rnichol_rrc at yahoo.com
Tue Aug 17 04:50:16 CEST 2004
Peter Hansen wrote:
> "unsecure language": a programming language which, by virtue
> of its structure, primitive libraries, awkward syntax, non-
> existent runtime, or other limitations tends to encourage
> and lead to the creation of software with gross security
> holes". Viz. "C"
> A given programmer will be more likely to create safe and
> secure software using Python than with C, thereby making
> C the less secure...
Quite frankly I find C a perfectly viable language to write secure code.
It's only failing is that people don't understand how to use it before
they type (which isn't exactly a failing of the language itself, but of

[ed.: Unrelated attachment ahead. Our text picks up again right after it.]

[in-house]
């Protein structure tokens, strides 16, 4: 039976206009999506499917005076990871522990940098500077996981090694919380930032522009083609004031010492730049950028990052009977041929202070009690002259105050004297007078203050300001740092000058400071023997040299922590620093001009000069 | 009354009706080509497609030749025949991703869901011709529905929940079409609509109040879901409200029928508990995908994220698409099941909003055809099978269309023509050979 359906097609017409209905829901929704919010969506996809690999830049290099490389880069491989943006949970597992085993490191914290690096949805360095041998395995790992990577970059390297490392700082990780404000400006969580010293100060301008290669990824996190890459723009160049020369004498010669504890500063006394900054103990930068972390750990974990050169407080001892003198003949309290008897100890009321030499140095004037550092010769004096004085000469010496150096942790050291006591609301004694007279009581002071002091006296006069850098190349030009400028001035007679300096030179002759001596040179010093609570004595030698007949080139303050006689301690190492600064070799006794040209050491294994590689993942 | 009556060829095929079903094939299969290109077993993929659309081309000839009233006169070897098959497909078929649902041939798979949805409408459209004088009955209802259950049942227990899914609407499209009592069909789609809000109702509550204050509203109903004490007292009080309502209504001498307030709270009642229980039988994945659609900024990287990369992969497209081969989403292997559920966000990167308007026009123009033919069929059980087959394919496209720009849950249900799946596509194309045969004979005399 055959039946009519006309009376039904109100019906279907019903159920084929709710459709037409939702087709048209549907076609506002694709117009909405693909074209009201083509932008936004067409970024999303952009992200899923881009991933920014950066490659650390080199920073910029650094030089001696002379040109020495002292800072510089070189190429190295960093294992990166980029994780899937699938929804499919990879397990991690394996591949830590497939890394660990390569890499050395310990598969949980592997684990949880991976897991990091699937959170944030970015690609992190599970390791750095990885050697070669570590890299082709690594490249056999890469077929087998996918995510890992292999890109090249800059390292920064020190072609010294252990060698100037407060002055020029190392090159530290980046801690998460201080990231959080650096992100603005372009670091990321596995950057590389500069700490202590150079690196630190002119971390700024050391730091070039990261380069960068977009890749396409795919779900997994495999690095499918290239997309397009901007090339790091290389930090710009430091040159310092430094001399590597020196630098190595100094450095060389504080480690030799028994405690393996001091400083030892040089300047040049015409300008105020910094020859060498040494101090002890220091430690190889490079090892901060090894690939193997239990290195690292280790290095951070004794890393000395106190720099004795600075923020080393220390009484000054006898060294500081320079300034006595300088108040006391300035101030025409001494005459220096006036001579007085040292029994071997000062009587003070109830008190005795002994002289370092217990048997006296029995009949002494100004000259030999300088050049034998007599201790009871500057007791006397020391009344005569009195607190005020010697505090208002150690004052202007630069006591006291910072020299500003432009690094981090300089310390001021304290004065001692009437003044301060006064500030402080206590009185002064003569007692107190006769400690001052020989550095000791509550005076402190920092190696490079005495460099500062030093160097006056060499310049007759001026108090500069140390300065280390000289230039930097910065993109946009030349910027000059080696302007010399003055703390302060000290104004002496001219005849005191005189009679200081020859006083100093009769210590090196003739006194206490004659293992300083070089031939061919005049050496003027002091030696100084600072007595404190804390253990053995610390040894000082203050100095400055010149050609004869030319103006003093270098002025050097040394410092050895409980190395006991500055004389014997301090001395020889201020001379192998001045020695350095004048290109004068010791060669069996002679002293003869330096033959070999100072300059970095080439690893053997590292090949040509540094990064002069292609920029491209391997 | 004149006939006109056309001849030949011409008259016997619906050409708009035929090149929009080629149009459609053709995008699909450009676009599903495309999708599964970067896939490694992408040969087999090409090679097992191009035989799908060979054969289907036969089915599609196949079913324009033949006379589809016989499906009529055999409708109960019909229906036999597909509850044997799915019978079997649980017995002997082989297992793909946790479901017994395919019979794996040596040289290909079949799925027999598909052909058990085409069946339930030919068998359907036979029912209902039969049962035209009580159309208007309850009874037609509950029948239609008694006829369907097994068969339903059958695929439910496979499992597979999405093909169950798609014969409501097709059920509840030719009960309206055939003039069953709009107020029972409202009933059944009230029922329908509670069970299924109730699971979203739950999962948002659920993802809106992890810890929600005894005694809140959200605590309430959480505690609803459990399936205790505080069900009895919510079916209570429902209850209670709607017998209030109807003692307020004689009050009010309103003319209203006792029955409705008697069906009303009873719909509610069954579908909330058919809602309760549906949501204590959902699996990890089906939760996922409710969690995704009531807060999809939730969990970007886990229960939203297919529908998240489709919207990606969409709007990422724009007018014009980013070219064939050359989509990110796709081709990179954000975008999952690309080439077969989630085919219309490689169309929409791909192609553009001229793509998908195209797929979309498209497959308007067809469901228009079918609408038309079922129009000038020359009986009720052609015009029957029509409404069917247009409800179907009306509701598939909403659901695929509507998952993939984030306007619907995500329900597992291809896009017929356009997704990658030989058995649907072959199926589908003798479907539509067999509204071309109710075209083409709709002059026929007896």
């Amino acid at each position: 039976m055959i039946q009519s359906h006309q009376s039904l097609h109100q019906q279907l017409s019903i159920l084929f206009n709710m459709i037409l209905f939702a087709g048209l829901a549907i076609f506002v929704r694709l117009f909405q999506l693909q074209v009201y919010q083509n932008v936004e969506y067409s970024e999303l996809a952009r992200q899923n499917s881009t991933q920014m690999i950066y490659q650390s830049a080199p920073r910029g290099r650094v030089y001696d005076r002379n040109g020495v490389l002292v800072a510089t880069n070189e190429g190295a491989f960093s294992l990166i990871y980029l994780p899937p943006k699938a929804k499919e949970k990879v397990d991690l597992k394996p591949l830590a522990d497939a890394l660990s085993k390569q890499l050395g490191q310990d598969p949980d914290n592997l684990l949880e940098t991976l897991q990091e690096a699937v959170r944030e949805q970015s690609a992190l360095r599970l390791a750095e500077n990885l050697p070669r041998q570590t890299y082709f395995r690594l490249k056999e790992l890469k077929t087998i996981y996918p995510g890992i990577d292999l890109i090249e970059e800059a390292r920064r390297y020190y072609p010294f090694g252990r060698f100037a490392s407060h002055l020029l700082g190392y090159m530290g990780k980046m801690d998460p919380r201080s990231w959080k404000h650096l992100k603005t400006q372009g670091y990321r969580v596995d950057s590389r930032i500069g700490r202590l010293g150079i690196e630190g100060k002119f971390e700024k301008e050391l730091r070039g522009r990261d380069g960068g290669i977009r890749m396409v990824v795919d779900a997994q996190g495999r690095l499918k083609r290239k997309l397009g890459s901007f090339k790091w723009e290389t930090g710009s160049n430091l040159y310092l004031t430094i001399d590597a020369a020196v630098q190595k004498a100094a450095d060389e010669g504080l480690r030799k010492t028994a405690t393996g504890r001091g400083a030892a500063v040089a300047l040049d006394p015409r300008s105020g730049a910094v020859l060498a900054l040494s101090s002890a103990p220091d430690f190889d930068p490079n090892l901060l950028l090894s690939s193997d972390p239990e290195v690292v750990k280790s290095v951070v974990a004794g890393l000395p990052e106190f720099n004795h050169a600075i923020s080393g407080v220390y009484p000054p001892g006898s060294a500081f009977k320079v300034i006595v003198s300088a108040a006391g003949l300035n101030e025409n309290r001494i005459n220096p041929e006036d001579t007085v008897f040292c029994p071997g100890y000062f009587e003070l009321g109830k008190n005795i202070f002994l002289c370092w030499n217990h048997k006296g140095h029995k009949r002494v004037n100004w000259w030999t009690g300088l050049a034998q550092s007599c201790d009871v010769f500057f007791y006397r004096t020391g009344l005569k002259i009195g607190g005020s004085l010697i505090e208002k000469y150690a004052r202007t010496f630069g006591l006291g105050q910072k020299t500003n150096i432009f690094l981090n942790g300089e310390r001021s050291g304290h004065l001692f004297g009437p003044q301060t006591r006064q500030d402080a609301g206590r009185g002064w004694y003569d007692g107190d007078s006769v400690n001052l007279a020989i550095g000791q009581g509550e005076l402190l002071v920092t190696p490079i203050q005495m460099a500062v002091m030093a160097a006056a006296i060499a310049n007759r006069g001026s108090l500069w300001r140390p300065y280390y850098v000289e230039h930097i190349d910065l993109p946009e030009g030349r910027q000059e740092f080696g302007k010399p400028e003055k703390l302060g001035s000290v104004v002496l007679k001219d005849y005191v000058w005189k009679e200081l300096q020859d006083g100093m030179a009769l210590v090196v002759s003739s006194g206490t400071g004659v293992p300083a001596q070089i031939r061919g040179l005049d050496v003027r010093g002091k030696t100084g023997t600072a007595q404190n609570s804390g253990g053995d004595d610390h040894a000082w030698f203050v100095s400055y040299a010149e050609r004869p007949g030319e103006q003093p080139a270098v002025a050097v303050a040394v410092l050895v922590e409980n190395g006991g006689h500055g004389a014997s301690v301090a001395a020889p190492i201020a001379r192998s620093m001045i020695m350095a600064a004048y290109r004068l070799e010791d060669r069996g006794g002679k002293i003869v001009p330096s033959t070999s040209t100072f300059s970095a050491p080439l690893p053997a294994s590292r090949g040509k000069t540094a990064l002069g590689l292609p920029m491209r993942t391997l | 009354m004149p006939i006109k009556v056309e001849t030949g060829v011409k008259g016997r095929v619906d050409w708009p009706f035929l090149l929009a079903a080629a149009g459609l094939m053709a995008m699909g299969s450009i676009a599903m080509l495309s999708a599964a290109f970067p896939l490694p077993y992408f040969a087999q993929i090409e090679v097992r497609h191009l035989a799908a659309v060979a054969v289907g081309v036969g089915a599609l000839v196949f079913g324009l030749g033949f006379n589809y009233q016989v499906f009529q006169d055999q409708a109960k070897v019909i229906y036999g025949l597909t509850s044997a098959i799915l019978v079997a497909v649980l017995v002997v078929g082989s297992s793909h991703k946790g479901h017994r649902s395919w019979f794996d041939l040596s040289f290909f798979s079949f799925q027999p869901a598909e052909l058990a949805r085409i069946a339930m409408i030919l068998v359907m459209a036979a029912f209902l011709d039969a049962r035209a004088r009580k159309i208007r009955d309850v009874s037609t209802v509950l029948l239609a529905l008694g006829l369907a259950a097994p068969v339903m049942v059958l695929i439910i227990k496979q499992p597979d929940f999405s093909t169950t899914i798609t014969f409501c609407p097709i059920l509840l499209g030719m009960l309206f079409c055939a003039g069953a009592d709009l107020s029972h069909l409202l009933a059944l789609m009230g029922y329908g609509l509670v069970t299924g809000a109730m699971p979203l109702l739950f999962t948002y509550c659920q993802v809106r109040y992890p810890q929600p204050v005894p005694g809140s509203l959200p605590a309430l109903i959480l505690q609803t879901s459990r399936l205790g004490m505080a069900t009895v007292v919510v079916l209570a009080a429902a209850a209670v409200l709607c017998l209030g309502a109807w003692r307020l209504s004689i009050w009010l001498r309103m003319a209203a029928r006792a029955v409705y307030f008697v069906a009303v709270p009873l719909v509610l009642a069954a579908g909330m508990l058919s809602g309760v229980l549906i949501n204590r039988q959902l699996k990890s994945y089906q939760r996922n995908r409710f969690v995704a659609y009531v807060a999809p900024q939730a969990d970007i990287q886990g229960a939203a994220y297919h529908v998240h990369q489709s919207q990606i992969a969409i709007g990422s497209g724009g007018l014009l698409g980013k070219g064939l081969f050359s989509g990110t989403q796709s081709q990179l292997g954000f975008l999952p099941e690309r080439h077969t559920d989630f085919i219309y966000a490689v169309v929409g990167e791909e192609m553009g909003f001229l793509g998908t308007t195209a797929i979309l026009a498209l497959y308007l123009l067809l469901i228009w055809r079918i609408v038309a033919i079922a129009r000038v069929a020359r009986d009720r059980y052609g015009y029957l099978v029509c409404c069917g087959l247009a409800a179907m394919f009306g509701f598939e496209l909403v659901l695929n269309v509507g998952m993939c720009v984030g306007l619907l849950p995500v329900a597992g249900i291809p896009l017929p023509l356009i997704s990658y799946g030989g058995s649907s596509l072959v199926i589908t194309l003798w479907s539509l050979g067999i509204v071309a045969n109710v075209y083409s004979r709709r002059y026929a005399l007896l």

the person using it). A perfect example of this is pointers. If people
wouldn't rush, if they took there time to learn what's actually going
on, they wouldn't make those mistakes.
I have avoided many a bug just by thinking about it for just a few
minutes more, than typing the first thing (or second or third) that
popped in my head. It has made me slower than other programmers in the
beginning of projects, but in the end I am as or more efficient than the
One cannot judge a language by it's ability to allow sloppyness. In
fact the structure of my code (ie indentation) didn't change one bit
from C to when I learned Python. Quite frankly, I've seen some crap
Python code. It's the programmer NOT the language.
I hope others see your clear bias towards Python as I have (One need
only to look at your descriptions to see it.). Remember, there is no
one language that everything is good for. Python, C, C++, Lisp, etc all
have things that it is best to program in them. It all depends on the
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